ATR activated by EB virus facilitates chemotherapy resistance to cisplatin or 5-fluorouracil in human nasopharyngeal carcinoma
Authors Zhang B, Cui B, Du J, Shen X, Wang K, Chen J, Xiao L, Sun C, Li Y
Received 10 September 2018
Accepted for publication 19 November 2018
Published 9 January 2019 Volume 2019:11 Pages 573—585
Checked for plagiarism Yes
Review by Single-blind
Peer reviewers approved by Dr Andrew Yee
Peer reviewer comments 3
Editor who approved publication: Dr Kenan Onel
Bo Zhang,1,* Bomiao Cui,1,* Jintao Du,2 Xin Shen,1 Kun Wang,1 Jiao Chen,1 Liying Xiao,1 Chongkui Sun,1 Yan Li1
1State Key Laboratory of Oral Diseases, National Clinical Research Center for Oral Diseases, West China Hospital of Stomatology, Sichuan University, Chengdu 610041, Sichuan, China; 2Department of Otorhinolaryngology–Head and Neck Surgery, West China Hospital, Chengdu 610041, Sichuan, China
*These authors contributed equally to this work
Purpose: Epstein–Barr virus (EBV) infection is closely associated with nasopharyngeal carcinoma (NPC) and increases the chemotherapy resistance of tumor cells. Although the mechanism by which EBV manipulates ataxia telangiectasia mutation (ATM)-mediated DNA damage response in NPC has been extensively studied, the relationship between ATR (ATM and Rad-3 related) and EBV infection is largely unexplored, and also the role of ATR in chemotherapy resistance in EBV-positive NPC has not been specifically reported.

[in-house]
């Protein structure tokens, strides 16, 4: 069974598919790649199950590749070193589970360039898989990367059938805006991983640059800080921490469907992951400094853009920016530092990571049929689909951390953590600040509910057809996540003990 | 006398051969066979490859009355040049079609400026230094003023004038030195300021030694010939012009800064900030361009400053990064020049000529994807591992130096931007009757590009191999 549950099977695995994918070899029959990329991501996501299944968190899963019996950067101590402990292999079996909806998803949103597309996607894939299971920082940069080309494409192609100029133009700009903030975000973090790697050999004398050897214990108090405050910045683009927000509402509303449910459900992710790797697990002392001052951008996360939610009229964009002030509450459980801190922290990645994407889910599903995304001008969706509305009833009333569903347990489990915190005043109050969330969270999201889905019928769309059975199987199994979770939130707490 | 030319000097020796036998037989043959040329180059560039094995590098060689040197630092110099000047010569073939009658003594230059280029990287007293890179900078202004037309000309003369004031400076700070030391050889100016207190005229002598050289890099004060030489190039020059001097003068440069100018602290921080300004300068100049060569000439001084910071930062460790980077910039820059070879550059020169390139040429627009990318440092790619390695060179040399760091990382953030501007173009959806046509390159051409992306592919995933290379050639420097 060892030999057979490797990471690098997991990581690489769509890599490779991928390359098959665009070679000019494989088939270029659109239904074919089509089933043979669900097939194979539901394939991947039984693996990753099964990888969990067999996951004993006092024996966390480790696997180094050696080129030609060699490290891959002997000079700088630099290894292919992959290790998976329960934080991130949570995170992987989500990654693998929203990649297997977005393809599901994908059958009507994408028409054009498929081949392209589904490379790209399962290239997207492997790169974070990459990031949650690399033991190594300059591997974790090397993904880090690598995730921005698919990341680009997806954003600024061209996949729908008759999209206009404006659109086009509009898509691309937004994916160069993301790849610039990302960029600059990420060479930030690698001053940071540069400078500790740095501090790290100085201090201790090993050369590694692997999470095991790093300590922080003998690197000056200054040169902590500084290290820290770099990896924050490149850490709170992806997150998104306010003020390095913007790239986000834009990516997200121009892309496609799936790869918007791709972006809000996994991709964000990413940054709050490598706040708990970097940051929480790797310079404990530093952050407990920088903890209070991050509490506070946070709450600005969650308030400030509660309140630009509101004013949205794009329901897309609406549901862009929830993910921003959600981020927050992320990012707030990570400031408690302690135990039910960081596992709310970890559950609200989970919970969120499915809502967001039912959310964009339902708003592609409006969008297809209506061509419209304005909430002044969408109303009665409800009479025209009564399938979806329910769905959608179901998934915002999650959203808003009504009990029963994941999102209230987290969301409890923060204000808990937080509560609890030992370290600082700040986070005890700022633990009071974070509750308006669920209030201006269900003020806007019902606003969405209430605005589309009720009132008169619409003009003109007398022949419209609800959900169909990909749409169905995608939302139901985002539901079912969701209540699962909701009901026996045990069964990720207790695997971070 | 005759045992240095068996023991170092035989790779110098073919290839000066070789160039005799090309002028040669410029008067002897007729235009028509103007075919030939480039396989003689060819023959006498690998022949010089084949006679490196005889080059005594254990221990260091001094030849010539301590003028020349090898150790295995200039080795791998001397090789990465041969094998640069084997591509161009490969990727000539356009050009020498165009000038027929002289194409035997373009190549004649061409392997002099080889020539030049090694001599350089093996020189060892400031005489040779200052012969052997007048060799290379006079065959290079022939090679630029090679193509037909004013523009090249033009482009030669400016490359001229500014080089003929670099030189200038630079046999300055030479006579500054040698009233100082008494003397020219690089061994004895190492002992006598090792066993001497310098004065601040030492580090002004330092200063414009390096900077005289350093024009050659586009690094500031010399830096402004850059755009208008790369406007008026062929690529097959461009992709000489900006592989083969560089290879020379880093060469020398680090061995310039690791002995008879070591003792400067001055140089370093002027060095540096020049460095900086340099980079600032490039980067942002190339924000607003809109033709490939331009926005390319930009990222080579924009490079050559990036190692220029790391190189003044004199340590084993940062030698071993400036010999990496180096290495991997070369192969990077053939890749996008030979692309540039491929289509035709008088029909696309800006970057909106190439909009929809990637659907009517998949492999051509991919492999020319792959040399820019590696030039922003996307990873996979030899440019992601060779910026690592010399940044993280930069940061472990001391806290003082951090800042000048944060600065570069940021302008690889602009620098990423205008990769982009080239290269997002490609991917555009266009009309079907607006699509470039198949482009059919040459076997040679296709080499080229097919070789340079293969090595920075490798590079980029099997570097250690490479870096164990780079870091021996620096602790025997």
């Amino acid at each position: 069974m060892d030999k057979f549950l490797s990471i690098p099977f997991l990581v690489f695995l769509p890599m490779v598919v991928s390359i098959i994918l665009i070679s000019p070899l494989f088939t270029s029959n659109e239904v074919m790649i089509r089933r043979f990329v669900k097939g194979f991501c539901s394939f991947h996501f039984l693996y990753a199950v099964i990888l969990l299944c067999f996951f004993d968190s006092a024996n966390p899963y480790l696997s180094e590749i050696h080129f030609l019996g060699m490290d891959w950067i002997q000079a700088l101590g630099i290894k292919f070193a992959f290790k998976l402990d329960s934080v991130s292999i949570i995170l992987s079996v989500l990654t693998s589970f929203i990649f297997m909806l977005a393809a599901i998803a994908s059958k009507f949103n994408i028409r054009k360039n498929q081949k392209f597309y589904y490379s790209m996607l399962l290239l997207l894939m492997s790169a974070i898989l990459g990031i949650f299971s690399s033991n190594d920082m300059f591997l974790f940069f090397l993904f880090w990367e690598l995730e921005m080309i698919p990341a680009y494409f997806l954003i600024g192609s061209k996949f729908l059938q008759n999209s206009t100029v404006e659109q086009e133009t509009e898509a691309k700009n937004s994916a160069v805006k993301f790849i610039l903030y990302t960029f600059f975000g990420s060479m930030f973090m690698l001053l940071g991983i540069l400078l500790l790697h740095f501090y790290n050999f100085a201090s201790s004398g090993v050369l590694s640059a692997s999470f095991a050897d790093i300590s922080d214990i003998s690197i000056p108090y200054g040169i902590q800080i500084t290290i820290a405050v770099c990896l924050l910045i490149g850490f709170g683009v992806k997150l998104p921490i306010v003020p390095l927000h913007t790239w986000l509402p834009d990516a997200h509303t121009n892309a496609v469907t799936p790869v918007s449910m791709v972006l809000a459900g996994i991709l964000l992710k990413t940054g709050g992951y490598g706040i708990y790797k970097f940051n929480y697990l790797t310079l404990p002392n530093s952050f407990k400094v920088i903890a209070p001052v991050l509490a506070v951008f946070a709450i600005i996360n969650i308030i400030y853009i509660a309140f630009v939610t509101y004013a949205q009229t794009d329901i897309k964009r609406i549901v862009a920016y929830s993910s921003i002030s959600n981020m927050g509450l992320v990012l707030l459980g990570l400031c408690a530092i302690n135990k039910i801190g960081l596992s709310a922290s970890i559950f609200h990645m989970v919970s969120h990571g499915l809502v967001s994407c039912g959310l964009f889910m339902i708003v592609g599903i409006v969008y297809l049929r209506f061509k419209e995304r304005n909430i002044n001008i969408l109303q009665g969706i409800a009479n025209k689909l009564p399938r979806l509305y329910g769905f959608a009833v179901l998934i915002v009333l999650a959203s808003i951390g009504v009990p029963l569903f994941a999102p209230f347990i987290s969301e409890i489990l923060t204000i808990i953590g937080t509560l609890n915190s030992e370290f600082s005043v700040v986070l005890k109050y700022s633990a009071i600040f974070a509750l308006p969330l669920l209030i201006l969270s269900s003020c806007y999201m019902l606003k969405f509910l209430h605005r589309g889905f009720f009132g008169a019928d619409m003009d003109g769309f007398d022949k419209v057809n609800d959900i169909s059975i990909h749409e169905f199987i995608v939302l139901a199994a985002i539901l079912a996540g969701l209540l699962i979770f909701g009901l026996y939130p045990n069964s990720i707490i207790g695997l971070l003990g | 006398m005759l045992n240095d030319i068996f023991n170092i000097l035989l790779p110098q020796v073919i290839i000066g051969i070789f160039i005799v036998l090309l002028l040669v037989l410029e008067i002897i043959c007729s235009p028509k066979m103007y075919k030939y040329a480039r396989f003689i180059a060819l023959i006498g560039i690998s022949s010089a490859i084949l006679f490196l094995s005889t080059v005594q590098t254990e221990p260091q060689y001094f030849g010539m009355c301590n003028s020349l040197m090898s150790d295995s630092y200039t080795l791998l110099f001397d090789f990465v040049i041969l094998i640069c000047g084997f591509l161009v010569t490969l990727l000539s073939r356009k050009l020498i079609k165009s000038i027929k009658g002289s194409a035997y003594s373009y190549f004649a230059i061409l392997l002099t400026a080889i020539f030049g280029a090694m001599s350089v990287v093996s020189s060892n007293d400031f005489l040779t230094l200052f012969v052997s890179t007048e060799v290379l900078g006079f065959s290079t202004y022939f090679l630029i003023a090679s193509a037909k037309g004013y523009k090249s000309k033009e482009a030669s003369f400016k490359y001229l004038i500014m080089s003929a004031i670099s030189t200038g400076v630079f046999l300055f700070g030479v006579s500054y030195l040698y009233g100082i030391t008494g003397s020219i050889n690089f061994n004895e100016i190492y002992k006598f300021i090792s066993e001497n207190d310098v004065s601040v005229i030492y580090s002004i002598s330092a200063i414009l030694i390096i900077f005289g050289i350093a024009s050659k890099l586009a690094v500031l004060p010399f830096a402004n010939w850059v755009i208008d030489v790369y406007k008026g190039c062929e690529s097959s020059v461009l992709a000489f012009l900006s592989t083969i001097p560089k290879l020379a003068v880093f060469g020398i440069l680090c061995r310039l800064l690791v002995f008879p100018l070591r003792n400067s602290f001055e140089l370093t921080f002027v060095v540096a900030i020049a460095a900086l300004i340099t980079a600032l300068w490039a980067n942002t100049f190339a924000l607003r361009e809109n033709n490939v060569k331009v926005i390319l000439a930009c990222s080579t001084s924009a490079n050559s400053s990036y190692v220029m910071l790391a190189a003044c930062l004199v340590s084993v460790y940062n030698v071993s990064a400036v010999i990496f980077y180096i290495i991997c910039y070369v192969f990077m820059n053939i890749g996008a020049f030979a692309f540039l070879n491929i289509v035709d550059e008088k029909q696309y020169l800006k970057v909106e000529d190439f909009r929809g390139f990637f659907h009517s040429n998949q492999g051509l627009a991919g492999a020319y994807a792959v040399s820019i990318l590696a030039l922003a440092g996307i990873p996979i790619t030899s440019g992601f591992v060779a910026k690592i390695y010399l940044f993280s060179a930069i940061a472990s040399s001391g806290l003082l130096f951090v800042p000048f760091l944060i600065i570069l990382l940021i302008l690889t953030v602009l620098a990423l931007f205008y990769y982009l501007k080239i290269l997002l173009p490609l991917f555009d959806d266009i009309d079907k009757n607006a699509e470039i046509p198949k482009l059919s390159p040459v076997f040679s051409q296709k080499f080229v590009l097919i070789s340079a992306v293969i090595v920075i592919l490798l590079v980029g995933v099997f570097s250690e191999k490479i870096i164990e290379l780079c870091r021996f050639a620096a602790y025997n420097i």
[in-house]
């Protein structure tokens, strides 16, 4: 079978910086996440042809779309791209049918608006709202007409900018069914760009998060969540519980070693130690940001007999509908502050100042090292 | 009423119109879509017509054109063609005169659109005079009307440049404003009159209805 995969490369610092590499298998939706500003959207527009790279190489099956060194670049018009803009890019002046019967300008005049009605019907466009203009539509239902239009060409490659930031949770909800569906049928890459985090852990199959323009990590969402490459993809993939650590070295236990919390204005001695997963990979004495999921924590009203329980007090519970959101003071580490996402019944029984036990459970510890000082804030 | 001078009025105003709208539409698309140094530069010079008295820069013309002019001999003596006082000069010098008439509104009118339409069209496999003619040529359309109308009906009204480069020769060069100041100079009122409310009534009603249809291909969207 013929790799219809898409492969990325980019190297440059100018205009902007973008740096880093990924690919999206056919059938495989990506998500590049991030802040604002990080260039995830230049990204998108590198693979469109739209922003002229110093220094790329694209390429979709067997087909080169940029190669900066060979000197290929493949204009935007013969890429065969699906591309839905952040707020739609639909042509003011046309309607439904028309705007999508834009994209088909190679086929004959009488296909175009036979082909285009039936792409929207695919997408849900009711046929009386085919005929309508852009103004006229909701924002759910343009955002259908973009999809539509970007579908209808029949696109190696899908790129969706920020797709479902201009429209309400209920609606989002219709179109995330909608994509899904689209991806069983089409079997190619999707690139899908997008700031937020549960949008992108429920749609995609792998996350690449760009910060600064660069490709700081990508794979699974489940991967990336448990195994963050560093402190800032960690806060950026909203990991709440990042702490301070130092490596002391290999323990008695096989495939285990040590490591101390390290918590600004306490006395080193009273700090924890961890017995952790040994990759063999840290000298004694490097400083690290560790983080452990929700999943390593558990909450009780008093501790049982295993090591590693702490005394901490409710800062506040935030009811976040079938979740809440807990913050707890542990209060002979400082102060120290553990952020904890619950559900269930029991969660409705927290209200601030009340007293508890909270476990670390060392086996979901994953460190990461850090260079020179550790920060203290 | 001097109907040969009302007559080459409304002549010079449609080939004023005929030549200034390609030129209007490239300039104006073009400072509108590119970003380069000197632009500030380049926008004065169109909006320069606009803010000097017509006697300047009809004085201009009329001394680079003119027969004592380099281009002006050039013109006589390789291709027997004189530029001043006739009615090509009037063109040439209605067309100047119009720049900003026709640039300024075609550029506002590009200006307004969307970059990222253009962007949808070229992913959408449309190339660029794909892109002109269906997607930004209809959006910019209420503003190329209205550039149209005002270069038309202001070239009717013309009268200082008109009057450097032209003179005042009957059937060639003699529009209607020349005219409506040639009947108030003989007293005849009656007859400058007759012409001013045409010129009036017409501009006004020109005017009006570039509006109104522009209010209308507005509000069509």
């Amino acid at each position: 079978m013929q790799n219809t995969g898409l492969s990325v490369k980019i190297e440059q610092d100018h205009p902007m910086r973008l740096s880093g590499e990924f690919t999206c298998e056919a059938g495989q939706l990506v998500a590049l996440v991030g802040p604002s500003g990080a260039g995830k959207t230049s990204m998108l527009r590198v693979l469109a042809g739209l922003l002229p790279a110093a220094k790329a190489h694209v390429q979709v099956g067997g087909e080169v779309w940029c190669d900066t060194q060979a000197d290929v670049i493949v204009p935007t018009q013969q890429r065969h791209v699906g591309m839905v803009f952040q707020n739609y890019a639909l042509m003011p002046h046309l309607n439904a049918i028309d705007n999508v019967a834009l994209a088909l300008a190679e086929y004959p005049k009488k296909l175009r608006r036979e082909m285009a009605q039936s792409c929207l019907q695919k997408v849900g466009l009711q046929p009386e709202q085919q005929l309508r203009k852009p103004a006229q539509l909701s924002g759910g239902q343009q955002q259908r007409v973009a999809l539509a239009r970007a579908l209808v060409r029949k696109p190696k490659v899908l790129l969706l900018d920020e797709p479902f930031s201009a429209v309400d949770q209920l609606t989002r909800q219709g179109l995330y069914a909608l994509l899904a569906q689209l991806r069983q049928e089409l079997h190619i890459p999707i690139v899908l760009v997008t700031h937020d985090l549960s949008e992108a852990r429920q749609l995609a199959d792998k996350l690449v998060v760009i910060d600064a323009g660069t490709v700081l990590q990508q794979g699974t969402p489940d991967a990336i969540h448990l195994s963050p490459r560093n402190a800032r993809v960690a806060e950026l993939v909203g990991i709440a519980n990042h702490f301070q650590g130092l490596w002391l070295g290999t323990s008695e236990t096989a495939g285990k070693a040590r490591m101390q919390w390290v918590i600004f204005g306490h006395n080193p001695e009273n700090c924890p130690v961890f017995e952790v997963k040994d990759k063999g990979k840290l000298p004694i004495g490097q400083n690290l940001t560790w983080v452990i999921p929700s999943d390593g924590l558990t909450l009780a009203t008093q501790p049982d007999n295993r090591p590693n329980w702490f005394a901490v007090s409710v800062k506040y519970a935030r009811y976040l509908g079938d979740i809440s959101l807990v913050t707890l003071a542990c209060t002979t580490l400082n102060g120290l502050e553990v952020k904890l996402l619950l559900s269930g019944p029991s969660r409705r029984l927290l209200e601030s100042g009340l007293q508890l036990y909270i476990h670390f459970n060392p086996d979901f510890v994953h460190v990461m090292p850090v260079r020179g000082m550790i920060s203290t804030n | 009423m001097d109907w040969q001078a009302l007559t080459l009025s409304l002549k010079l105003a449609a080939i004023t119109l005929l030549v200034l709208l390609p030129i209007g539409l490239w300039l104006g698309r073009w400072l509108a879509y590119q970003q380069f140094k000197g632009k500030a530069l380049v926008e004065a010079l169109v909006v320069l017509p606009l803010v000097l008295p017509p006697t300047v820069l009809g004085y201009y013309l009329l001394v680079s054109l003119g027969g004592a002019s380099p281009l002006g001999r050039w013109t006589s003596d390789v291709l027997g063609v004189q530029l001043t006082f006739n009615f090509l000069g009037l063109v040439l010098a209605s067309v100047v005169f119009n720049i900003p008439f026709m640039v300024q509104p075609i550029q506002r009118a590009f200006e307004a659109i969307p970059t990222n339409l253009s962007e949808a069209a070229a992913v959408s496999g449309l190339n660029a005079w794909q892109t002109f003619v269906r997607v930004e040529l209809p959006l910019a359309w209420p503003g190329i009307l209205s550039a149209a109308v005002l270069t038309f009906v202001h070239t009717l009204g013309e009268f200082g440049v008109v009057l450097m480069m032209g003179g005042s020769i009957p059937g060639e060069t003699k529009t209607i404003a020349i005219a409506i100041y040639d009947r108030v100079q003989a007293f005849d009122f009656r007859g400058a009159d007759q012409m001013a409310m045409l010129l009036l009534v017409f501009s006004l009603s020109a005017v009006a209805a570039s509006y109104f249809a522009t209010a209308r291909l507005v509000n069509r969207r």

Materials and methods: Levels of γ-H2AX, latent membrane protein 1 (LMP1), and EBV-encoded RNA in clinical NPC and nasopharyngeal inflammation (NPI) specimens were examined using immunohistochemistry and in situ hybridization. The effects of EBV infection, chemotherapy drugs cisplatin (CDDP) and 5-fluorouracil (5-FU) treatment, and ATR silencing were assessed in NPC cells in vitro using immunofluorescence, Western blot, and flow cytometry.
Results: A notable increase of γ-H2AX expression was examined in the EBV-positive NPC clinical specimens. Additionally, we observed that the phosphorylation of ATR/checkpoint kinase 1 (CHK1) pathway protein was gradually activated along with the duration of EBV exposure in NPC cell lines, which was obviously inhibited after ATR depletion. Moreover, EBV infection promoted the resistance of NPC cells to CDDP and 5-FU, whereas the chemosensitivity of cells was significantly enhanced following ATR knockdown. Furthermore, ATR depletion caused both S-phase cell arrest and apoptosis, enhanced p53 phosphorylation, and impaired the formation of Rad51.
Conclusion: Our data suggest that EBV activation of ATR-mediated DNA damage response might result in chemotherapy resistance to CDDP and 5-FU in NPC. Accordingly, ATR knockdown may serve as an effective treatment strategy for chemotherapy-resistant, EBV-positive NPC.
Keywords: ATR, EBV, NPC, chemotherapy resistance, cisplatin, 5-fluorouracil, ATRi, CNE1, Rad51, p53
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